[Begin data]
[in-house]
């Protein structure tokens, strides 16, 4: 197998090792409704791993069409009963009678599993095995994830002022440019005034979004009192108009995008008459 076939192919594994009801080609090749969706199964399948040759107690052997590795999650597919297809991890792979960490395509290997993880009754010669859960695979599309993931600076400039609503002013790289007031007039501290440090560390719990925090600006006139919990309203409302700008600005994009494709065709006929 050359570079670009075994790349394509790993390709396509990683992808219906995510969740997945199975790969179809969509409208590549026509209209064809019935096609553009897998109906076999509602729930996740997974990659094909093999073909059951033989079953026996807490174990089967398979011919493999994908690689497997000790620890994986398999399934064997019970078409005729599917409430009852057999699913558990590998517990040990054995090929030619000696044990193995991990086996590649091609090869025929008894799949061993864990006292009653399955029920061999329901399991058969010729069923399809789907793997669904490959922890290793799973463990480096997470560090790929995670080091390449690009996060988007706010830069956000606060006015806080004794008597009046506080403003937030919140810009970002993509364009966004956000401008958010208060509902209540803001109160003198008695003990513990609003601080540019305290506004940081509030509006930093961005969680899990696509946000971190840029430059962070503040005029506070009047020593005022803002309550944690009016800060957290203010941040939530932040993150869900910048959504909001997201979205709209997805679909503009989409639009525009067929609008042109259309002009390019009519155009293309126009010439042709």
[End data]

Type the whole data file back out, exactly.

[in-house]
């Protein structure tokens, strides 16, 4: 197998090792409704791993069409009963009678599993095995994830002022440019005034979004009192108009995008008459 076939192919594994009801080609090749969706199964399948040759107690052997590795999650597919297809991890792979960490395509290997993880009754010669859960695979599309993931600076400039609503002013790289007031007039501290440090560390719990925090600006006139919990309203409302700008600005994009494709065709006929 050359570079670009075994790349394509790993390709396509990683992808219906995510969740997945199975790969179809969509409208590549026509209209064809019935096609553009897998109906076999509602729930996740997974990659094909093999073909059951033989079953026996807490174990089967398979011919493999994908690689497997000790620890994986398999399934064997019970078409005729599917409430009852057999699913558990590998517990040990054995090929030619000696044990193995991990086996590649091609090869025929008894799949061993864990006292009653399955029920061999329901399991058969010729069923399809789907793997669904490959922890290793799973463990480096997470560090790929995670080091390449690009996060988007706010830069956000606060006015806080004794008597009046506080403003937030919140810009970002993509364009966004956000401008958010208060509902209540803001109160003198008695003990513990609003601080540019305290506004940081509030509006930093961005969680899990696509946000971190840029430059962070503040005029506070009047020593005022803002309550944690009016800060957290203010941040939530932040993150869900910048959504909001997201979205709209997805679909503009989409639009525009067929609008042109259309002009390019009519155009293309126009010439042709």